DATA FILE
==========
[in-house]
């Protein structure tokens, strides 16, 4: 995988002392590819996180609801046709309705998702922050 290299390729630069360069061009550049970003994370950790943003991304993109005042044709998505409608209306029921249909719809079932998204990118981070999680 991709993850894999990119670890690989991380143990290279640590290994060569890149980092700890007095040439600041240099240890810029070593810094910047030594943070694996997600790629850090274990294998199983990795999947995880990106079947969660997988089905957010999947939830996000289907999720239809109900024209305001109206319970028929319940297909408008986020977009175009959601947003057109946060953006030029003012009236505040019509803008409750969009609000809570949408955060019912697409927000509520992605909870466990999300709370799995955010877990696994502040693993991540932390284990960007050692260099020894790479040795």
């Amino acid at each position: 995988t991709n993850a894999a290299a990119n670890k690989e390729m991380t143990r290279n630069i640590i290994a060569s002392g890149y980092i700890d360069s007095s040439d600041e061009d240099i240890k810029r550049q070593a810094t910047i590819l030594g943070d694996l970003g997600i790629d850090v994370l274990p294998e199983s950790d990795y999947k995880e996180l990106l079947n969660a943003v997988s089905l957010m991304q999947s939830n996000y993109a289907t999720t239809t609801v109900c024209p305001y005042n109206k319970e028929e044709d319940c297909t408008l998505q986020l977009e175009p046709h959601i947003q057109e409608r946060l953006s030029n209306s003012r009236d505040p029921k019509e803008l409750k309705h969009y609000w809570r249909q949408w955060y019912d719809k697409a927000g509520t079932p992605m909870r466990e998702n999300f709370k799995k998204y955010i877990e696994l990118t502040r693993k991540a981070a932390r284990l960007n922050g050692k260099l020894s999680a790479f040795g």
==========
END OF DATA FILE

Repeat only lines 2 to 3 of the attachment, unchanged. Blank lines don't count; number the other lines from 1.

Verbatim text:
């Protein structure tokens, strides 16, 4: 995988002392590819996180609801046709309705998702922050 290299390729630069360069061009550049970003994370950790943003991304993109005042044709998505409608209306029921249909719809079932998204990118981070999680 991709993850894999990119670890690989991380143990290279640590290994060569890149980092700890007095040439600041240099240890810029070593810094910047030594943070694996997600790629850090274990294998199983990795999947995880990106079947969660997988089905957010999947939830996000289907999720239809109900024209305001109206319970028929319940297909408008986020977009175009959601947003057109946060953006030029003012009236505040019509803008409750969009609000809570949408955060019912697409927000509520992605909870466990999300709370799995955010877990696994502040693993991540932390284990960007050692260099020894790479040795």
């Amino acid at each position: 995988t991709n993850a894999a290299a990119n670890k690989e390729m991380t143990r290279n630069i640590i290994a060569s002392g890149y980092i700890d360069s007095s040439d600041e061009d240099i240890k810029r550049q070593a810094t910047i590819l030594g943070d694996l970003g997600i790629d850090v994370l274990p294998e199983s950790d990795y999947k995880e996180l990106l079947n969660a943003v997988s089905l957010m991304q999947s939830n996000y993109a289907t999720t239809t609801v109900c024209p305001y005042n109206k319970e028929e044709d319940c297909t408008l998505q986020l977009e175009p046709h959601i947003q057109e409608r946060l953006s030029n209306s003012r009236d505040p029921k019509e803008l409750k309705h969009y609000w809570r249909q949408w955060y019912d719809k697409a927000g509520t079932p992605m909870r466990e998702n999300f709370k799995k998204y955010i877990e696994l990118t502040r693993k991540a981070a932390r284990l960007n922050g050692k260099l020894s999680a790479f040795g």